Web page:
Selling your home and thinking of asking a higher that what your agent suggested? This way after negotiations and counter offers you get the original asking price? Beware these pitfalls or overpricing your home.
- Less people will see your home. Buyers often shop in price brackets and rounded numbers. If the majority of people are shopping for 100K-200k homes, they may never get the opportunity to see your home listed at 200,999. Those shopping in the next price bracket will be looking for the most home they can get in their range, eliminating yours as a viable option.
- Apathy. Imagine a home having a “sell by” date of a few weeks. Every day a home is on the market it loses a little value in buyer’s eye. After so many weeks on the market it can become stale creating a loss of interest from agents and buyers.
- Actually helps competing houses. Because they look more appealing in comparison. Why would a buyer purchase your home at a higher price when comparable homes are more enticing with the lower price?
- Marketing Momentum is Lost. Once the buzz of “new listing” has worn off, no amount of marketing can sell an overpriced home.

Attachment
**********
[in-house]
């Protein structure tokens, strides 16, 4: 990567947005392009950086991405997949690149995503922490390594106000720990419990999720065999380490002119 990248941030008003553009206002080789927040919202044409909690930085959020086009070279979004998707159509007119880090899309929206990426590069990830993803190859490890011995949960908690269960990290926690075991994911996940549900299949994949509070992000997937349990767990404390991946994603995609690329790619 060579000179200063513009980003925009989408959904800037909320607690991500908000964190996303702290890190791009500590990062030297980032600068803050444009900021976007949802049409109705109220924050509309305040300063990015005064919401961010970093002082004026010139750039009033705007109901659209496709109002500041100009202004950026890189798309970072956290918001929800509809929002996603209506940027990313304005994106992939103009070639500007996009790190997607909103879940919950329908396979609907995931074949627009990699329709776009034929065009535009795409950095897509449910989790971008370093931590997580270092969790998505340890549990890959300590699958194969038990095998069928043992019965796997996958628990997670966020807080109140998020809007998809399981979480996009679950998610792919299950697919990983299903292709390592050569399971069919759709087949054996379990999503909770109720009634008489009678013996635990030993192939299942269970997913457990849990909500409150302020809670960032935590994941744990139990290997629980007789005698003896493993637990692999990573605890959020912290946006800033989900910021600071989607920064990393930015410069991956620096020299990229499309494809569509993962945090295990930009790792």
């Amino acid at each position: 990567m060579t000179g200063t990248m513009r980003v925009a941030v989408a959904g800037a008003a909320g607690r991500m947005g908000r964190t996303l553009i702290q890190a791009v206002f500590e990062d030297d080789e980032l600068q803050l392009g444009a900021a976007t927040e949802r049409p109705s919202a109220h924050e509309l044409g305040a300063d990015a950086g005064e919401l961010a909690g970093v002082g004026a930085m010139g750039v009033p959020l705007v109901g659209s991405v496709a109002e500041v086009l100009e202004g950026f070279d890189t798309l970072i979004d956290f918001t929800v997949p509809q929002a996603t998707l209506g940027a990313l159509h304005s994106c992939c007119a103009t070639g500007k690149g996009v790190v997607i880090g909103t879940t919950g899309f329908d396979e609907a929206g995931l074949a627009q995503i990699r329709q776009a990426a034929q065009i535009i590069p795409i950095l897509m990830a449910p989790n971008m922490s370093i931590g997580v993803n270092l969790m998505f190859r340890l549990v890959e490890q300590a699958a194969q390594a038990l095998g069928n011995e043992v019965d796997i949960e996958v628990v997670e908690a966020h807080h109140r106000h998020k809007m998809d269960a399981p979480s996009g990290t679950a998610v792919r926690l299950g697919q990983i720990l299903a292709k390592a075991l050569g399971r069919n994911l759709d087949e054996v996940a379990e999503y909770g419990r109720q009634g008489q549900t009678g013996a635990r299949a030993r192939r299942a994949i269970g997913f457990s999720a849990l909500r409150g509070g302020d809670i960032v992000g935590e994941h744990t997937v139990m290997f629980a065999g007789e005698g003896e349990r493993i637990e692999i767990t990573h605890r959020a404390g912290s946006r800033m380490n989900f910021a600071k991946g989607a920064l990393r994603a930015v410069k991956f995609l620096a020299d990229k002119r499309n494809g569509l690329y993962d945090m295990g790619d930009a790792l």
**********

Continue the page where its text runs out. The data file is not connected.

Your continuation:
- Paperwork Complications. If your home actually gets an offer that’s above market value, it may not appraise at that value, causing the buyer to be unable to secure a loan for the asking amount and causing the deal to fall apart.
- Fiduciary Duties. Good agents can tell if overpriced, and in looking out for their client’s best interest, will probably navigate their clients clear of an overpriced listing.
- Time: Time is the enemy in real estate. Too much time spent on the market gives the buyer the upper hand in the deal. Many homes that have sat and sat, receive low ball offers if any at all.
- Costs you more money. The longer your home stays on market the more mortgage payments, home owners insurance, HOA fees and maintenance costs you have to pay. These fees will cut (if not gauge) into your profits.
- Net Less. Desperation to sell can lead to price drops which will ultimately lead to a lower price than the actual value of the home in the long run.
Remember that pricing your home for sale is ultimately up to you, but most of the time your agent knows best. Most buyers are nonchalant and patient- they are not willing to go through hassle of haggling the price down to something more affordable. They will wait till your price drops or move on in their search.